This morning was orientation for ClaraJane at her Big Brother’s School! She will be starting as a three year-old in the fall.
Not that she doesn’t already romp around the school as if she owns the place on a regular basis. As one mom put it, “ClaraJane probably attends more meetings than most parents!” In fact, here she is in the school NEWSLETTER a couple weeks back.
Anyway, here she is sorting and placing beans in porcelain bowls today:
At this point a teacher gently escorted ClaraJane with this activity on the tray to a small work table to continue (as opposed to doing the work right there in situ on the shelf). This process of CHOOSING and carefully CARRYING your work to a WORK AREA to CONCENTRATE are just some of the hugely integral concepts in the Montessori style of learning. The environment is prepared -all scaled down to their size- so they can instinctively do exactly that. Guidance is provided in whatever area they express interest. It is all child-directed learning. No sitting at desks getting instructed by the teacher at the chalk board. I could go on and on. It’s VERY unusual to those of us from more traditional education backgrounds. Like, it’s so logical that to the untrained eye the learning almost seems invisible.
Yet, proof be in the pudding after only two years in this program, our KINDERGARDEN boy is reading at a 3rd (sometimes 4th) grade level; does lots of math including addition, subtraction, division, word problems, counting by 5’s, 10’s, 100’s, 1000’s, etc. He is also grasping large numbers (million, billion…), that EVERYTHING in the universe is made of atoms, and what infinity means. (Right; huh?) Hopefully he will also start grasping the importance of following through on his work, the accountability for which the Montessori approach has been eluding me lately.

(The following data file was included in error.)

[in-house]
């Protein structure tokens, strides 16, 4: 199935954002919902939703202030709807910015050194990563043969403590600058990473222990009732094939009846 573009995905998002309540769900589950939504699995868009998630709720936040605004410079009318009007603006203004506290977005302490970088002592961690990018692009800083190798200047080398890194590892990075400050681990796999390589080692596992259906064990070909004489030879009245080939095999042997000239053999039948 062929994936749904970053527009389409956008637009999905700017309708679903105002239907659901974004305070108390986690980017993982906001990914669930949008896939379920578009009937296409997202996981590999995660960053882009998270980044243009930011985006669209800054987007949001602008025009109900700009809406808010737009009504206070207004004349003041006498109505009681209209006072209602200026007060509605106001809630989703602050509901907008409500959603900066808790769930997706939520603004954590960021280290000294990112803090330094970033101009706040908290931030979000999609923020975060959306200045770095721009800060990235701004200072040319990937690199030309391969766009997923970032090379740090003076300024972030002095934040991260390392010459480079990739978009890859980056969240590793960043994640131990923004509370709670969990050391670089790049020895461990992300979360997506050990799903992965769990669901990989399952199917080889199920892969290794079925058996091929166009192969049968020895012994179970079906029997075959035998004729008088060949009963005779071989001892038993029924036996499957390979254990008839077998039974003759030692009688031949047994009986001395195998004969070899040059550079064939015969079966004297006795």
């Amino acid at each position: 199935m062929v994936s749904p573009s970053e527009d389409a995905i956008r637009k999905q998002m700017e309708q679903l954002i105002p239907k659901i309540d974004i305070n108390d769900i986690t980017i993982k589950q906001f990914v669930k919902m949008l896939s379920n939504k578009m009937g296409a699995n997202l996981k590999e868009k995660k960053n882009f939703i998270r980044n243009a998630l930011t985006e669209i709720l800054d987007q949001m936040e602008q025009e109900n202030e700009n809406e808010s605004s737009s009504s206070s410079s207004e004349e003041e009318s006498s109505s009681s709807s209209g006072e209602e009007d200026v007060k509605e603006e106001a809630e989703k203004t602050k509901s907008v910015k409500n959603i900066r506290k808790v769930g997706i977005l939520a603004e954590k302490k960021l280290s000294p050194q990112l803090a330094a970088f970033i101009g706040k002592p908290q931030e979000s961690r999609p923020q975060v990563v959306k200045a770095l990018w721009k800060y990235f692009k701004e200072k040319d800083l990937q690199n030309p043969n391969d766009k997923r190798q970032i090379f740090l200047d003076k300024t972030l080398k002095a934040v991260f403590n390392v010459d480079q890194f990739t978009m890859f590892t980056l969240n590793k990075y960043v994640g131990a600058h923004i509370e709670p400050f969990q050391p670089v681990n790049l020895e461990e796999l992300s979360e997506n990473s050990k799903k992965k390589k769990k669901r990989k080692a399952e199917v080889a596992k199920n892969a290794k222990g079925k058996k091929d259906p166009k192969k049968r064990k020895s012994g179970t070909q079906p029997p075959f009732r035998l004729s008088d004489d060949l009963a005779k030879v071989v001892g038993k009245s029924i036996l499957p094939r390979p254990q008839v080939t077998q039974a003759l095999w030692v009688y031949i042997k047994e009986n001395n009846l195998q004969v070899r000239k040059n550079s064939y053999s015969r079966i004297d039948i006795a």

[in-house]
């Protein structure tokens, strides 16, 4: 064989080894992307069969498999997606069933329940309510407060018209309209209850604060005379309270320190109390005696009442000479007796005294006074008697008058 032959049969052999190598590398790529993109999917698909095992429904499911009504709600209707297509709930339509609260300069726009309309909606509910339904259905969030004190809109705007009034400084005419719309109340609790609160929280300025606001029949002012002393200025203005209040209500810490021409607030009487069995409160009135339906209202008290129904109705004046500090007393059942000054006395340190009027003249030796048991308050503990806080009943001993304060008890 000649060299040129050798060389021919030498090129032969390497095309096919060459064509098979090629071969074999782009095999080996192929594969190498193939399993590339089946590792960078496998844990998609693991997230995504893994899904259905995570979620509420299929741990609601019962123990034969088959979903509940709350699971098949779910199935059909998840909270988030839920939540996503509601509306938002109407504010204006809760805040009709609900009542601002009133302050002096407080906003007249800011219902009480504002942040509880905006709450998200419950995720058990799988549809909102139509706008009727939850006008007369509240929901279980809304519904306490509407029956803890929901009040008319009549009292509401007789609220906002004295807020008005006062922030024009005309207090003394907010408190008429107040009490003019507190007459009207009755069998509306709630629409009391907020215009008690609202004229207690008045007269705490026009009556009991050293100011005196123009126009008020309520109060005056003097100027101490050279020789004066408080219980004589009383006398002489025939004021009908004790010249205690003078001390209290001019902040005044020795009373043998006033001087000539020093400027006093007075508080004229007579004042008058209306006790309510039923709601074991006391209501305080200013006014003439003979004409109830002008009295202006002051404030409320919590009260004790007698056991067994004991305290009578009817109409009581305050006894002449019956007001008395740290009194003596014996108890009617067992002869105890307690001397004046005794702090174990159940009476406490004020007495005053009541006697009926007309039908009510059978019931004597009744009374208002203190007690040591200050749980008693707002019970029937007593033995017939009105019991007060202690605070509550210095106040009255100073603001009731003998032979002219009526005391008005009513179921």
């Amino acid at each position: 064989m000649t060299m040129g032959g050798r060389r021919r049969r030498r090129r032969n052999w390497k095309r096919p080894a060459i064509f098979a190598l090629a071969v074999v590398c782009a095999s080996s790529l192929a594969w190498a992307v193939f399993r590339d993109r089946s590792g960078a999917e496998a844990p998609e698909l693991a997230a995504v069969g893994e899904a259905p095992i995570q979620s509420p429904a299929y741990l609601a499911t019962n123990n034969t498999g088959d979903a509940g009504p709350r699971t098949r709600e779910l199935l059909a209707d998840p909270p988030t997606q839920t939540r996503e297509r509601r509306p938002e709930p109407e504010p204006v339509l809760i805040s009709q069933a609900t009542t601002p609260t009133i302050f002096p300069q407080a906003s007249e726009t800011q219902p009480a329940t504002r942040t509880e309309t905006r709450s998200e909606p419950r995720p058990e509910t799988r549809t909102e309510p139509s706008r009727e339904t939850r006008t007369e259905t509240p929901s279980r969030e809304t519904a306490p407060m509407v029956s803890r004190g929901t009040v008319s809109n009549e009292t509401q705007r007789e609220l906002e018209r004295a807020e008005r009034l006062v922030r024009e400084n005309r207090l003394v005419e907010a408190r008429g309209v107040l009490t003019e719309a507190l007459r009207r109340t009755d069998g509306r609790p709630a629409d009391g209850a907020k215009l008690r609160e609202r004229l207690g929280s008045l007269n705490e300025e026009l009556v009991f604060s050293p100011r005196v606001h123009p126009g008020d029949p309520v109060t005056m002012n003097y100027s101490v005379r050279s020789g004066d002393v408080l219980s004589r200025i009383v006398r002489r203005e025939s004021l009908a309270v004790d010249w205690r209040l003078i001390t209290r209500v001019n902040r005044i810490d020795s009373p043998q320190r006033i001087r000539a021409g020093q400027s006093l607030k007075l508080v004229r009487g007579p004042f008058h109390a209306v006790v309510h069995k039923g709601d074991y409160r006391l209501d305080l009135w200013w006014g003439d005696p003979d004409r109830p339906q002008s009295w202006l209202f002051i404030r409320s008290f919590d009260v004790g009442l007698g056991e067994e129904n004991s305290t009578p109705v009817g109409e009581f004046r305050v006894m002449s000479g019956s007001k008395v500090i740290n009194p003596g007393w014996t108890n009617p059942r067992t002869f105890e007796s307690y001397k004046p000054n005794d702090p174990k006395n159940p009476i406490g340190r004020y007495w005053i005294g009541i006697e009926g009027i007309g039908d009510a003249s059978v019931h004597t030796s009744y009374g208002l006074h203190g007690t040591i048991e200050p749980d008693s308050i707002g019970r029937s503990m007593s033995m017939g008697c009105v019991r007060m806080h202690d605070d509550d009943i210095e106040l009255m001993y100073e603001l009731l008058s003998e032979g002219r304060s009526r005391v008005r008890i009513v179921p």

But I digress! I meant this post to be about how cute and wonderful it was to finally see ClaraJane operating herself INSIDE a classroom, after all the romping through every OTHER space around campus. Here she is, exploring the pouring and serving of tea, including the wiping of ‘pills with a ‘ponge:
(This is an example of the curriculum for “Practical Life.” What a concept!)
To complete the exorcism of bragging rights, our Tobin Montessori is a real, live, PUBLIC Montessori School. Not only affiliated, tbut he Children’s House (for 3-6 year olds) was just reviewed and ACCREDITED by the immaculately persnickety higher-ups from AMS; the association in charge of overseeing the standards of all Montessori schools. And we gained access to this education by virtue of our tax dollars in our dear People’s Republic of Cambridge and, notably, by profound LUCK in the school lottery.
Alternatively, there is always the other Montessori program in town, Cambridge Montessori; yours for a trifling $24,000/year/child. (Ahem, sputter, cough.) There are also other GREAT elementary schools in Cambridge. Many of them were just ranked in the Top 15 State-Wide this year. Yet alas, they all start at Kindergarden (and some Pre-K I think).
As I said to my husband leaving this morning’s orientation, cloaked in humbling, exhilarating gratitude; “Can you imagine keeping ClaraJane in daycare for two more years waiting for Kindergarden?”
“Uh… NO,” he said.
Yeah, no. She may be “two,” but she is READY for “Tobin ‘Cool.” Just ask her!
If you can catch her…